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Understanding the role of hydrocolloids viscosity and hydration in developing gluten-free bread. A study with hydroxypropylmethylcellulose

Morreale, Federico, Garzón, Raquel, Rosell, Cristina M.
Food hydrocolloids 2018 v.77 pp. 629-635
batters, chemical structure, cohesion, cooking, equations, gluten-free bread, hardness, hydrocolloids, mixing, models, regression analysis, rheology, rice flour, texture, viscoelasticity, viscosity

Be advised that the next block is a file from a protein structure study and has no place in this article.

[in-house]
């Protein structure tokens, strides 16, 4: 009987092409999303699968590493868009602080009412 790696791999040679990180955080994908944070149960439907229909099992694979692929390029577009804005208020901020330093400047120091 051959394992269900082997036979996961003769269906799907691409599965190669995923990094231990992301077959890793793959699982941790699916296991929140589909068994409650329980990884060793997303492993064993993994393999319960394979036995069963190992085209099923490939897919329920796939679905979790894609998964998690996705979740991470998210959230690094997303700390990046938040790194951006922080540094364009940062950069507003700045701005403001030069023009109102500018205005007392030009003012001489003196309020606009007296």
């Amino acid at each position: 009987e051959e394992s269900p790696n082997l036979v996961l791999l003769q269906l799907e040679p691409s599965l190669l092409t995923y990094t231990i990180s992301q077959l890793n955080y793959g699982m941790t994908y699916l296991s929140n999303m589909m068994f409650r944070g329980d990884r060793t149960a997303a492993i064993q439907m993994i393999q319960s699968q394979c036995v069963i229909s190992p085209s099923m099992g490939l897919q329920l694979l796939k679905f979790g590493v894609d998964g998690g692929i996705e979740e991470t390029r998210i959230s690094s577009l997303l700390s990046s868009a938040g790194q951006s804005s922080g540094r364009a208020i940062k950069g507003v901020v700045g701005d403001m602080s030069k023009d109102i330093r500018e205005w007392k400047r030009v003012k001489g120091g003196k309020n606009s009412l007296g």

To understand the role of hydrocolloids' viscosity in developing gluten-free (GF) bread, a range of hydroxypropylmethylcellulose (HPMC) with similar backbone and percentage of methoxyl and hydroxypropoxyl residues was selected in order to vary the viscosity (100 mPa.s, 4000 mPa.s, 15,000 mPa.s) while keeping the main chemical structure. Viscosity of HPMC was used as quantitative independent factor in a multilevel factorial model along with HPMC level (1%, 2%, 3%) and hydration level (90%, 100%, 110%). The model results in 27 formulation based on rice flour. A Mixolab system was uses to analyse the rheological parameters of the GF batters during mixing, cooking and cooling stage. In addition, GF breads were characterised for their quality parameters. Analytical data were fitted to multiple regression equations in order to estimate the dependence of the collected parameters on the quantitative independent factors. Results confirmed the importance of hydration level in determining the viscoelastic behaviour of the GF batter and influencing the rheology characteristics of bread. Moreover, it was possible to underline the role of the HPMC viscosity along with the level of HPMC, both to control the batter consistency and some desirable textural features of GF bread such as crumb hardness, cohesiveness and resilience. Finally, some analytical parameters were used as quality indicators in desirability index calculation, which would represent a GF breads with optimum quality obtained by the inclusion of a 2.2% of HPMC 15000 cP with hydration level to 110%.